BRAMA, Sep 29, 2005, 9:00 am ET|
Fitch: New Government in Ukraine Policy Goals Unchanged
Fitch Ratings-London-29 September 2005: Fitch Ratings, the international rating agency, says today that the newly-unveiled government of Yuriy Yekhanurov, which is dominated by both members of President Viktor Yushchenko's Our Ukraine party and apolitical technocrats, should boost the chances of greater near-term political stability. Ukraine's Long-term foreign and local currency sovereign ratings are currently 'BB-' (BB minus) and the Outlook on both ratings was changed to Positive from Stable in June. Ukraine has a Short-term rating of 'B' and a country ceiling of 'BB-' (BB minus).
The ratings are supported by Ukraine's low general government and net external debt ratios, which compare favourably with those of its rating peers, and the near-term support to the external position provided by a sizeable, though declining, current account surplus and official foreign exchange reserves of over USD14 billion. They are also underpinned by economic and foreign policies based on closer ties with the European Union, amicable relations with Russia and continued economic and structural reforms. Despite the dismissal of Prime Minister Yulia Tymoshenko and her Cabinet on 8 September and their replacement by Mr. Yekhanurov and his team, Fitch does not expect these goals to change.
Although the dismissal of the Tymoshenko government was a short-term blow for the Orange Revolution, such instability is common for credits in the 'BB' rating range. And while political risk is still high in Ukraine, it remains at far lower levels than it reached last year during the Presidential election. The changes in Cabinet members that have been unveiled this week provide an opportunity to end the political bickering within the government that had proved increasingly destabilising in recent months and should allow President Yushchenko to reassert his authority. Fitch expects the incoming government to act in a caretaker capacity until the scheduled spring 2006 elections. While this makes it unlikely that radical reforms will move ahead before the election, this was never the agency's central expectation. Even so, Fitch still believes that progress on lower-key technical reforms will be made. It is also possible that the new government may prove more able to bring the re-privatisation debate to a close, thereby reducing uncertainty and providing a much-needed boost to business confidence.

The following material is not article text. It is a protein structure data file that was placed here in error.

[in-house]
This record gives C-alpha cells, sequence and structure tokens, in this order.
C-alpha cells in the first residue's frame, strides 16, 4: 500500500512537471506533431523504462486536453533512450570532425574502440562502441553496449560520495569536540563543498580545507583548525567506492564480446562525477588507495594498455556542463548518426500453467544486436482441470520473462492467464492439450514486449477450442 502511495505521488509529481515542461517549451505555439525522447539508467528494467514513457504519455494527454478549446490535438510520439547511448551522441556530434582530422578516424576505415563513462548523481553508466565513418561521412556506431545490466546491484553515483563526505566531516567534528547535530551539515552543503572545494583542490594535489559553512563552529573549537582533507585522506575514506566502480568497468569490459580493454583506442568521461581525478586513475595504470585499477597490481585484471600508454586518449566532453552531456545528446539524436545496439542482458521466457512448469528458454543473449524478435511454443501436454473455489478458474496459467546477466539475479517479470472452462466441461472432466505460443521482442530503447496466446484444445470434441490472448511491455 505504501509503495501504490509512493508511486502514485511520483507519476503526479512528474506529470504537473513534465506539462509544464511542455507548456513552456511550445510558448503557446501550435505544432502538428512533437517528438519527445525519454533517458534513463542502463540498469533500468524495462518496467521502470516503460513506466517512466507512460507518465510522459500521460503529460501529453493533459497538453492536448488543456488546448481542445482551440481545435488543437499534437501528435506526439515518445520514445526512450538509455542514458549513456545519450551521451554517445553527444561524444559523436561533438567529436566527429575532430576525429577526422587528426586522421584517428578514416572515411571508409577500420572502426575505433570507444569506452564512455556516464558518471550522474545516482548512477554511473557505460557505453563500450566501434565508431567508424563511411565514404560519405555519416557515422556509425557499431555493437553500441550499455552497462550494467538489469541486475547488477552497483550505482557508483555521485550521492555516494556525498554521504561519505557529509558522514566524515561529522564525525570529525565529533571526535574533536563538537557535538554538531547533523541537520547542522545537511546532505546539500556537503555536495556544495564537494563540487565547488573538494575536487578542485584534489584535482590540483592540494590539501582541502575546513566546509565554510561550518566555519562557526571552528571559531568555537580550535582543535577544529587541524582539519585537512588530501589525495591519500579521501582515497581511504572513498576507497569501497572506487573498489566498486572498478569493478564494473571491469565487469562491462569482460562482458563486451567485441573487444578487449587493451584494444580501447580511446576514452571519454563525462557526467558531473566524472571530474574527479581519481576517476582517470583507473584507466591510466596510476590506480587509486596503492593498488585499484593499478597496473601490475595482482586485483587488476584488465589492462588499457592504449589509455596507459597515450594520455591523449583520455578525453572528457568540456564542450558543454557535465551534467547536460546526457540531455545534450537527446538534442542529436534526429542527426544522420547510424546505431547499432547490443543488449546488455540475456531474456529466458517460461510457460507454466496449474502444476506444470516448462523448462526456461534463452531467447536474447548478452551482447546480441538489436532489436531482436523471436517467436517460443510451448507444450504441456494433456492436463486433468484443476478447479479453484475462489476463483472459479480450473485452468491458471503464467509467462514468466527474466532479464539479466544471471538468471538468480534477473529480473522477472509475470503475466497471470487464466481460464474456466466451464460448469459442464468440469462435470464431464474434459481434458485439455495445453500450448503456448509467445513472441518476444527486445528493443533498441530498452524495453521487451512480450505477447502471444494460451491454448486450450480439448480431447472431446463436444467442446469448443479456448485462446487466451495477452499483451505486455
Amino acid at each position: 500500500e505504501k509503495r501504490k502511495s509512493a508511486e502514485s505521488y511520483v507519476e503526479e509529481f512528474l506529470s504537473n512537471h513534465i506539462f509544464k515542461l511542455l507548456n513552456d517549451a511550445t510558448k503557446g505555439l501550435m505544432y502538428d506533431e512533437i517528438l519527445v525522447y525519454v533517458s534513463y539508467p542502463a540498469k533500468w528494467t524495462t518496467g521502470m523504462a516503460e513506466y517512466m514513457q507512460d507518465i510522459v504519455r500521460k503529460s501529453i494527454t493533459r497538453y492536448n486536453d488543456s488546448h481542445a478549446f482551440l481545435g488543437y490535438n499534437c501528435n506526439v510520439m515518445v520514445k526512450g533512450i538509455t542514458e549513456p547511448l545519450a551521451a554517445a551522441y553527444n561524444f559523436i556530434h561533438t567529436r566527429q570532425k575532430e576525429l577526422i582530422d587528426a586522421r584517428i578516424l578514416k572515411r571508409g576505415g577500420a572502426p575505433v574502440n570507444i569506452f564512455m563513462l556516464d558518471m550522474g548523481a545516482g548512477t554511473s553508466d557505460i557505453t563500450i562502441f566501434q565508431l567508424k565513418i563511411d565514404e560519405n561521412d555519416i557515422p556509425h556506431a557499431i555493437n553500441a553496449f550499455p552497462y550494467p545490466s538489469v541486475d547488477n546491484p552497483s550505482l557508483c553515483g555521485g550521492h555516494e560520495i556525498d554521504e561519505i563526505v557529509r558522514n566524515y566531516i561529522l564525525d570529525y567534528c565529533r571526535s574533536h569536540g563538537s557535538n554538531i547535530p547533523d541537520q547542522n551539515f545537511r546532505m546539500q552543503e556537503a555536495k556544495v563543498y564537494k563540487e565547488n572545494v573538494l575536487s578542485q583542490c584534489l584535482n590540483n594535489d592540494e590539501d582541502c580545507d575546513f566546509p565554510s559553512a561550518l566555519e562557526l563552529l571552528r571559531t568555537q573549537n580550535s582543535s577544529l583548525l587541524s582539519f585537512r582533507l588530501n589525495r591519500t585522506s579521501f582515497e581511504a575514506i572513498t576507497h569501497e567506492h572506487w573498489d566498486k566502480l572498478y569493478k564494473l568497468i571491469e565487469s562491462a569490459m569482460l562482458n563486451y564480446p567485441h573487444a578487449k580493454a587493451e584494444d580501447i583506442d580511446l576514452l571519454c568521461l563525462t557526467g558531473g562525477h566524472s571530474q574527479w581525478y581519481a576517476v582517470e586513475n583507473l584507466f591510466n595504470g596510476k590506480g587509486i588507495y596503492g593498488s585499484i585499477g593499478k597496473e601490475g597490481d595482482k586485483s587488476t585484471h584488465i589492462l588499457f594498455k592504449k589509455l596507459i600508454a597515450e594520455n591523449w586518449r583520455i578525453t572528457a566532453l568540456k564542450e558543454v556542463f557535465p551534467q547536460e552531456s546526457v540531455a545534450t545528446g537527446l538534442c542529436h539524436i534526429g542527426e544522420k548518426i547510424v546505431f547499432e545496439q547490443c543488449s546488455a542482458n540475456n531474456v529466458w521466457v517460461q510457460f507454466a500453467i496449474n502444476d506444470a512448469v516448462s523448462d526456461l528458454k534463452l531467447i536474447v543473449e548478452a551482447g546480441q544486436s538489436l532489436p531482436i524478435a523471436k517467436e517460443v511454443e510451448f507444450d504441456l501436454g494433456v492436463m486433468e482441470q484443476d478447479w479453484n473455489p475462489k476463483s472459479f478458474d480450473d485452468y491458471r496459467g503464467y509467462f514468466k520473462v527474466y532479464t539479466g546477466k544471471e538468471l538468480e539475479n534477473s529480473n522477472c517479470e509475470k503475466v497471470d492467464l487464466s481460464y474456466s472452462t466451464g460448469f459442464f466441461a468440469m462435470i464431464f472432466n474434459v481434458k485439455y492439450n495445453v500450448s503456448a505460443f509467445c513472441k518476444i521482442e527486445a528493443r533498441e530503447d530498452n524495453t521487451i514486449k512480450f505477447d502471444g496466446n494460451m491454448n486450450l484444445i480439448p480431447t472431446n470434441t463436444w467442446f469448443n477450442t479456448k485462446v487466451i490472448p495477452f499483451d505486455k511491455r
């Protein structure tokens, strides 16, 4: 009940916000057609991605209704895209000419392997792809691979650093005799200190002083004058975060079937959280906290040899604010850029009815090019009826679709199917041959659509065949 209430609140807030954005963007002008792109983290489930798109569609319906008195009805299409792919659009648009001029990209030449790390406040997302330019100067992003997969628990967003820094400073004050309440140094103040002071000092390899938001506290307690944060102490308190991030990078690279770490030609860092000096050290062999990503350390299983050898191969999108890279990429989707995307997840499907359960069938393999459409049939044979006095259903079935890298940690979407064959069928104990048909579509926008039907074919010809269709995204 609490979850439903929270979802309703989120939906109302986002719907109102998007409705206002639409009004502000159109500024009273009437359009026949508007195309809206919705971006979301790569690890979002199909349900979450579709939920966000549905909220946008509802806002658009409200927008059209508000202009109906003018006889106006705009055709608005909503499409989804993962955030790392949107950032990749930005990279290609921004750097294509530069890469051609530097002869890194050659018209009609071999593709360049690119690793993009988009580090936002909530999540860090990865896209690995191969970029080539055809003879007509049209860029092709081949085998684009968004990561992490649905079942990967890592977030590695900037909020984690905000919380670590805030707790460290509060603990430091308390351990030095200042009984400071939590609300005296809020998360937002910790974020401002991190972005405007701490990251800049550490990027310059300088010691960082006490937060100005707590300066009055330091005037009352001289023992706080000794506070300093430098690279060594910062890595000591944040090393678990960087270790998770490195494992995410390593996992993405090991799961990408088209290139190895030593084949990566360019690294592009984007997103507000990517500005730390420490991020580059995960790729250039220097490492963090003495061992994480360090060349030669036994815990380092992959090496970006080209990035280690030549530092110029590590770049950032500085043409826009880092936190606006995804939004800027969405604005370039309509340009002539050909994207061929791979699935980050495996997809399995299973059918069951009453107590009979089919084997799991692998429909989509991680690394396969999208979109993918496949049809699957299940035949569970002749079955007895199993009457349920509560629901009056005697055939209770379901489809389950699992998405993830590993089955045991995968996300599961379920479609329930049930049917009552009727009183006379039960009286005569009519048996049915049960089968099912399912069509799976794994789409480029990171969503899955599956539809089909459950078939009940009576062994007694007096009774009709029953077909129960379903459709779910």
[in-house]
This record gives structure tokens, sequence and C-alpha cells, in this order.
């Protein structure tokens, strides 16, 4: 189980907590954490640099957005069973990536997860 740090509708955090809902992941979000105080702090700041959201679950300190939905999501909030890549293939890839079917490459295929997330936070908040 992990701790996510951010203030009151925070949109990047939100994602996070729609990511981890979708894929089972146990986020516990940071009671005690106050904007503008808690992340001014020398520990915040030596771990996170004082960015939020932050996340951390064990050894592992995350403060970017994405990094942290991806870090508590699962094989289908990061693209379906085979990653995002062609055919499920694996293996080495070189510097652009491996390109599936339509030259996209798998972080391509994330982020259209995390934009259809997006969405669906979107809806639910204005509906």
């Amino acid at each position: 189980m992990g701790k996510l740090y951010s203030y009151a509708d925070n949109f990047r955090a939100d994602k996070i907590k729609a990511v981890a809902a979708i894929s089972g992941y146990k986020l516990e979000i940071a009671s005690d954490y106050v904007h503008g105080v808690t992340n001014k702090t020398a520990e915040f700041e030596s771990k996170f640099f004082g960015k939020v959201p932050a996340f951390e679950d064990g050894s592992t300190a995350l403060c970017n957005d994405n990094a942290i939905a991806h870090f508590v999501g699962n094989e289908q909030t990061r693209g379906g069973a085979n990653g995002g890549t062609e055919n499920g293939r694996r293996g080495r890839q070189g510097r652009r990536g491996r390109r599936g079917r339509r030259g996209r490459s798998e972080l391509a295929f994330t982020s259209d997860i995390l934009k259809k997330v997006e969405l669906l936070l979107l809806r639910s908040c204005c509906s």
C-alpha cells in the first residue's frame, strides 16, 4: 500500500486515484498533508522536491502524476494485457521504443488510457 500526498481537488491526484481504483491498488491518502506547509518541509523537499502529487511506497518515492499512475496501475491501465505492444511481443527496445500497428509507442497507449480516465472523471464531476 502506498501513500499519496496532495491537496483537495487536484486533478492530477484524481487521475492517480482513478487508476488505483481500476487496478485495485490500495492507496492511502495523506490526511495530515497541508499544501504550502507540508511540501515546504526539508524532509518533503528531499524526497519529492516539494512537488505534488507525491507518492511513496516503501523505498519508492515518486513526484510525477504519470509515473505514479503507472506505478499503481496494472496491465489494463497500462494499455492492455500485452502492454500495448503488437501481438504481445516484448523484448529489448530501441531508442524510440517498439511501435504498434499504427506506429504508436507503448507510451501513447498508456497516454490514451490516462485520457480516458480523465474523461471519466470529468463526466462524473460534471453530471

Further changes in Ukraine's sovereign ratings are likely to be driven by future political developments, macroeconomic management and performance and progress with structural reforms. The possibility of a united and strong government emerging after the next Rada election that is capable of delivering in key policy areas now hinges on how the main political players respond to the developments and, at times, acrimonious debates of the last month. Even with a strong government, institutional weaknesses and opposition from powerful vested interests will be working against rapid progress. Even so, the Positive Outlook indicates that Fitch currently continues to expect some headway to be made over a one- to two-year horizon.
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